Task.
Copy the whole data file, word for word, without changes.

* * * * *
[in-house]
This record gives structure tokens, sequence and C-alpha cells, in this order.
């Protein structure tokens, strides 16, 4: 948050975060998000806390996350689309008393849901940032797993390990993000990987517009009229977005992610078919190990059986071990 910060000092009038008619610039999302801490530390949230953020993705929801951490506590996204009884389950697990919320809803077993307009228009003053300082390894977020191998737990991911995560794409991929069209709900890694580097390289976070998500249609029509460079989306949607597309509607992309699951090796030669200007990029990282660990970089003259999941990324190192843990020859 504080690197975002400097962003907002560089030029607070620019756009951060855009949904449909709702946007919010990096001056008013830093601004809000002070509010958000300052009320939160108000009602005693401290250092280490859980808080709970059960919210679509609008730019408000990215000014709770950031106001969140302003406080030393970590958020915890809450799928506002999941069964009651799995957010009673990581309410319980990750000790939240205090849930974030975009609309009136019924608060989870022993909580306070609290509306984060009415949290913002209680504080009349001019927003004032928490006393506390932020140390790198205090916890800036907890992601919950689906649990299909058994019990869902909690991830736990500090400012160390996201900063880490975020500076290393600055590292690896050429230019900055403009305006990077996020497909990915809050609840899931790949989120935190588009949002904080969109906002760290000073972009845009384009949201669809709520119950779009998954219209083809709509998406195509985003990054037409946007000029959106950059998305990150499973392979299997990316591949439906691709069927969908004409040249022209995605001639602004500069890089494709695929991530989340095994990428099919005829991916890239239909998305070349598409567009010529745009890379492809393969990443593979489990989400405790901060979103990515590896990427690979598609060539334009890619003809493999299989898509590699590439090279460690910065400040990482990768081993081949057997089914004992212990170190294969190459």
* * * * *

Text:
[in-house]
This record gives structure tokens, sequence and C-alpha cells, in this order.
């Protein structure tokens, strides 16, 4: 948050975060998000806390996350689309008393849901940032797993390990993000990987517009009229977005992610078919190990059986071990 910060000092009038008619610039999302801490530390949230953020993705929801951490506590996204009884389950697990919320809803077993307009228009003053300082390894977020191998737990991911995560794409991929069209709900890694580097390289976070998500249609029509460079989306949607597309509607992309699951090796030669200007990029990282660990970089003259999941990324190192843990020859 504080690197975002400097962003907002560089030029607070620019756009951060855009949904449909709702946007919010990096001056008013830093601004809000002070509010958000300052009320939160108000009602005693401290250092280490859980808080709970059960919210679509609008730019408000990215000014709770950031106001969140302003406080030393970590958020915890809450799928506002999941069964009651799995957010009673990581309410319980990750000790939240205090849930974030975009609309009136019924608060989870022993909580306070609290509306984060009415949290913002209680504080009349001019927003004032928490006393506390932020140390790198205090916890800036907890992601919950689906649990299909058994019990869902909690991830736990500090400012160390996201900063880490975020500076290393600055590292690896050429230019900055403009305006990077996020497909990915809050609840899931790949989120935190588009949002904080969109906002760290000073972009845009384009949201669809709520119950779009998954219209083809709509998406195509985003990054037409946007000029959106950059998305990150499973392979299997990316591949439906691709069927969908004409040249022209995605001639602004500069890089494709695929991530989340095994990428099919005829991916890239239909998305070349598409567009010529745009890379492809393969990443593979489990989400405790901060979103990515590896990427690979598609060539334009890619003809493999299989898509590699590439090279460690910065400040990482990768081993081949057997089914004992212990170190294969190459």